With census forms still missing from roughly 48 million households across the country, the U.S. Census Bureau is
expanding its outreach efforts. As evidence of this, the National Association of Realtors (NAR) recently reported that brokers and agents have been contacted by census workers requesting information about the occupants of properties for which they may be providing real estate services.
According to the Census Bureau, its workers, called ""enumerators,"" are instructed to make at least three personal visits and three telephone calls to each residence for which a mailed census form is not returned. If such contacts do not result in obtaining a completed census form, enumerators are instructed to seek information from potentially knowledgeable ""proxy"" sources, such as neighbors.
The Census Bureau said another potential proxy source from whom some enumerators may be requesting information are real estate brokers or agents identified on a ""For Sale"" sign posted on a property of interest. The information requested may be related to property owners or residents or whether the property is vacant, rented, being offered for sale or rent, or otherwise occupied on an occasional basis.
The question now: Are real estate professionals obligated to provide such information?
NAR said it contacted the Census Bureau to learn more about the duty, if any, of real estate professionals to provide information about the occupants of properties to census workers. The association was alerted to Section 223 of Title 13 of the U.S. Code, which states that it is unlawful for an ""Ã¢â‚¬Â¦owner, proprietor, manager, superintendent, or agent of any hotel, apartment house, boarding or lodging house, tenement, or other building, (to) refuse or willfully neglect, . . . to furnish the names of the occupants of such premises,Ã¢â‚¬Â¦.""
According to the Commerce Department's chief counsel for economic affairs, who has responsibility for the Census Bureau, this language may include some relationships between real estate professional and their clients, but it does not generally apply to the ""ordinary"" case of a real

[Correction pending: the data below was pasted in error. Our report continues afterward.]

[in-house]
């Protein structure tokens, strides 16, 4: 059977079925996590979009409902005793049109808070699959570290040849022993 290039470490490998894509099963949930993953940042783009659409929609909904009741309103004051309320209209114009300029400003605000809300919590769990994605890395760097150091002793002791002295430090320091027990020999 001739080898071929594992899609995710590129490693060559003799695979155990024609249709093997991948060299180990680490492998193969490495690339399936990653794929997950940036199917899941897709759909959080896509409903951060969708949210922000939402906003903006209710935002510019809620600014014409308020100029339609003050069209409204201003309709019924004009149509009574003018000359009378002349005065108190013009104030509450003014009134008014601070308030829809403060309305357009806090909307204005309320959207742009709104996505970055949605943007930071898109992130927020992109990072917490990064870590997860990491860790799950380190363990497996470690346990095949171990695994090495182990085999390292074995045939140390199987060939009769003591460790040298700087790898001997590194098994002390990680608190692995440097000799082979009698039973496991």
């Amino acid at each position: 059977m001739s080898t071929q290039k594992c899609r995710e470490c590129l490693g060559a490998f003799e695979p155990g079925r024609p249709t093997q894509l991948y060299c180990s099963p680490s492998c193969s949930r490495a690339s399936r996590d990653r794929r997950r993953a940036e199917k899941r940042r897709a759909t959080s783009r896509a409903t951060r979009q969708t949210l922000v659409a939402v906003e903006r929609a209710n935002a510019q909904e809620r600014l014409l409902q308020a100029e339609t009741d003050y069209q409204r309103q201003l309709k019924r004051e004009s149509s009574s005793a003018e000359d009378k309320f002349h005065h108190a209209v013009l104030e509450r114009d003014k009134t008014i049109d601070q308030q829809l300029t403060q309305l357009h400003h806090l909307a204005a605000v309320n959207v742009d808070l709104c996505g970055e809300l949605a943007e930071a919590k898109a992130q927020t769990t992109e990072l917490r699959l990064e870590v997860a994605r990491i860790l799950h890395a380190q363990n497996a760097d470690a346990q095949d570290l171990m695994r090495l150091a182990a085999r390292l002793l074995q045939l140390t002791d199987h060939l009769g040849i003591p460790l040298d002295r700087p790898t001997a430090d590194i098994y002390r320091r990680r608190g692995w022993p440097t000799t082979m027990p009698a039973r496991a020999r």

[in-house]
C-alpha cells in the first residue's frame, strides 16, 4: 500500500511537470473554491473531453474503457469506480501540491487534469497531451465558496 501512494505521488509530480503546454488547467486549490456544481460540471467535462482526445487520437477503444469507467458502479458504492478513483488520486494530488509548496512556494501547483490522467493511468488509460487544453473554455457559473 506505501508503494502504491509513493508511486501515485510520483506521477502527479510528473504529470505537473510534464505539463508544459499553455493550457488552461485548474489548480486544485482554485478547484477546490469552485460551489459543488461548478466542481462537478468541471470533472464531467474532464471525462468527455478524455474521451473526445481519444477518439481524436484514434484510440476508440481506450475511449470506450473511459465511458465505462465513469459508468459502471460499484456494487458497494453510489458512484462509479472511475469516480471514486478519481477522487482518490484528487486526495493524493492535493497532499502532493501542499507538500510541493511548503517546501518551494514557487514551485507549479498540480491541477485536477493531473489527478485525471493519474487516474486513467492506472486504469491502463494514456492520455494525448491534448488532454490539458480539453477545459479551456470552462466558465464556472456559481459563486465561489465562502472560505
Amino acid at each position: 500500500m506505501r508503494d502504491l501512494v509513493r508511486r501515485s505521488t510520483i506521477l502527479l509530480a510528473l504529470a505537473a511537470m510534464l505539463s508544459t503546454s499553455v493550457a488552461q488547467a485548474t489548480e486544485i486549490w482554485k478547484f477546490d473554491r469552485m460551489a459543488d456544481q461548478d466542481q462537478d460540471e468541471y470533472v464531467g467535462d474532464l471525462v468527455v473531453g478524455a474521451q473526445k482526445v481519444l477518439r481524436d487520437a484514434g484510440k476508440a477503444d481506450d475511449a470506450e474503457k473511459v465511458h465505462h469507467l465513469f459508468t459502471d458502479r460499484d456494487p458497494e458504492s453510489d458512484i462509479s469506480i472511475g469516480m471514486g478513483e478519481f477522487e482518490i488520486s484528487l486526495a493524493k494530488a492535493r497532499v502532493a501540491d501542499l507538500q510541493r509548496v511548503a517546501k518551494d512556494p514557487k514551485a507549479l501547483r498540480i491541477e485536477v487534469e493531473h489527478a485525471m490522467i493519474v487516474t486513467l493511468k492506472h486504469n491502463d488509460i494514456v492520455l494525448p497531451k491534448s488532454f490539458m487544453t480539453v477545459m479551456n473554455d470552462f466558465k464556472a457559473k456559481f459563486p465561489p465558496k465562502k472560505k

estate broker or agent taking an exclusive listing for a residential property. Thus, she said, brokers and agents in that circumstance are not legally compelled to provide information about the owners or residents of listed property being marketed for sale.
""As we discussed with the Census Bureau, a real estate professional's authority to provide information requested by enumerators is governed by his or her agreement with the property owner,"" NAR said. ""Because real estate professionals are hired by property owners to market and promote the sale or rental of property, they are generally empowered to provide information about the property, rather than about the property owners or occupants, to persons or entities that have a genuine potential interest in purchasing the property.""
Going forward, NAR said real estate professionals who are contacted by census enumerators for information about property occupants should determine what information to provide by considering the extent to which the owner, in the property listing agreement, has authorized them to offer such information. Alternatively, the association said real estate professionals should consider consulting with the owner for direction as to what information, if any, may be provided, and provide to the enumerator only that information.
It's not just listing agents and brokers who are being contacted, though. Robert Klein, chairman and founder of Safeguard Properties, the largest privately held mortgage field services company in the country, said a few weeks ago, Safeguard was getting up to 1,100 calls a day from individuals all over the country claiming to be census workers looking for information on owners of evicted homes.
Klein said it is Safeguard's practice to list its number on evicted homes for which it is servicing, so if somebody has an issue with the property, they can call the company. As a result, census workers have been calling that number to request information regarding the owner(s) of the property.
""If it relates to the security of a property, we'll help them,"" Klein said. ""But if it relates to the ownership, I'm not going to give that information out.""
Klein said his main concern is that he doesn't know who's calling or whether or not that individual is actually with the Census Bureau, so he has instructed his staff not to give out any information. ""I'm not authorized to give out any information to anybody,"" Klein said. ""We want to comply with these requests, but we at least want verification of who's asking for this information.""
To stay in compliance, Safeguard created an 800-number with a recording specifically for Census Bureau requests. The recording asks census enumerators to provide Safeguard with an official request for information, and the company will then forward these requests on to its clients.